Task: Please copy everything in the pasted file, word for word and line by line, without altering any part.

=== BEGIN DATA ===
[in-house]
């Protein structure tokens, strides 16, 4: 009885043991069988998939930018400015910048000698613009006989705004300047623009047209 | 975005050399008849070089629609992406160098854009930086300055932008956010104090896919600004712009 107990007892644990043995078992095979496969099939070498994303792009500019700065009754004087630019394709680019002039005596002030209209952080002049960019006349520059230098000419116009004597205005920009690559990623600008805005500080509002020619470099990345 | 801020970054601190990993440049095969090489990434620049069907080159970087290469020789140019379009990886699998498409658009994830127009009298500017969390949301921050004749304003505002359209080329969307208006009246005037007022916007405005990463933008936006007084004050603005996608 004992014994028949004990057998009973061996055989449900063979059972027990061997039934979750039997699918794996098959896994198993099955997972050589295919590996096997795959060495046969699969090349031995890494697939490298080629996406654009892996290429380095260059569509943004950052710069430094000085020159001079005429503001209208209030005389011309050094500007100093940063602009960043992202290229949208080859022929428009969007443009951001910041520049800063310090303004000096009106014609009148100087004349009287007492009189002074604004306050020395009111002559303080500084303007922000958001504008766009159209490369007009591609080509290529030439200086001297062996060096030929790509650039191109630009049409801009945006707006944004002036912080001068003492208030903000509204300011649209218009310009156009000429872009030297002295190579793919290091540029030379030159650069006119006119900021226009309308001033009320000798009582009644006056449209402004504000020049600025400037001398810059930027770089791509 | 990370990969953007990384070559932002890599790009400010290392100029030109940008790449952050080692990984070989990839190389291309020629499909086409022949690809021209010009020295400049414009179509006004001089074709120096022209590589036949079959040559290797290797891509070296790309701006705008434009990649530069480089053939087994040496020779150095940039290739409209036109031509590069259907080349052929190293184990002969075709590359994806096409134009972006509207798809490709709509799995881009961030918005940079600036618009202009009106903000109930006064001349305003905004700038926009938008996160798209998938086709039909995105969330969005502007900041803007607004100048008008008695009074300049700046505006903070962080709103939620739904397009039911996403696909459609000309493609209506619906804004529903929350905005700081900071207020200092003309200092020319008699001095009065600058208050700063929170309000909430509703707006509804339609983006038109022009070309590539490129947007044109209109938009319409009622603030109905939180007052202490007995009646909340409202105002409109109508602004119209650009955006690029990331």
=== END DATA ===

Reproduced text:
[in-house]
């Protein structure tokens, strides 16, 4: 009885043991069988998939930018400015910048000698613009006989705004300047623009047209 | 975005050399008849070089629609992406160098854009930086300055932008956010104090896919600004712009 107990007892644990043995078992095979496969099939070498994303792009500019700065009754004087630019394709680019002039005596002030209209952080002049960019006349520059230098000419116009004597205005920009690559990623600008805005500080509002020619470099990345 | 801020970054601190990993440049095969090489990434620049069907080159970087290469020789140019379009990886699998498409658009994830127009009298500017969390949301921050004749304003505002359209080329969307208006009246005037007022916007405005990463933008936006007084004050603005996608 004992014994028949004990057998009973061996055989449900063979059972027990061997039934979750039997699918794996098959896994198993099955997972050589295919590996096997795959060495046969699969090349031995890494697939490298080629996406654009892996290429380095260059569509943004950052710069430094000085020159001079005429503001209208209030005389011309050094500007100093940063602009960043992202290229949208080859022929428009969007443009951001910041520049800063310090303004000096009106014609009148100087004349009287007492009189002074604004306050020395009111002559303080500084303007922000958001504008766009159209490369007009591609080509290529030439200086001297062996060096030929790509650039191109630009049409801009945006707006944004002036912080001068003492208030903000509204300011649209218009310009156009000429872009030297002295190579793919290091540029030379030159650069006119006119900021226009309308001033009320000798009582009644006056449209402004504000020049600025400037001398810059930027770089791509 | 990370990969953007990384070559932002890599790009400010290392100029030109940008790449952050080692990984070989990839190389291309020629499909086409022949690809021209010009020295400049414009179509006004001089074709120096022209590589036949079959040559290797290797891509070296790309701006705008434009990649530069480089053939087994040496020779150095940039290739409209036109031509590069259907080349052929190293184990002969075709590359994806096409134009972006509207798809490709709509799995881009961030918005940079600036618009202009009106903000109930006064001349305003905004700038926009938008996160798209998938086709039909995105969330969005502007900041803007607004100048008008008695009074300049700046505006903070962080709103939620739904397009039911996403696909459609000309493609209506619906804004529903929350905005700081900071207020200092003309200092020319008699001095009065600058208050700063929170309000909430509703707006509804339609983006038109022009070309590539490129947007044109209109938009319409009622603030109905939180007052202490007995009646909340409202105002409109109508602004119209650009955006690029990331």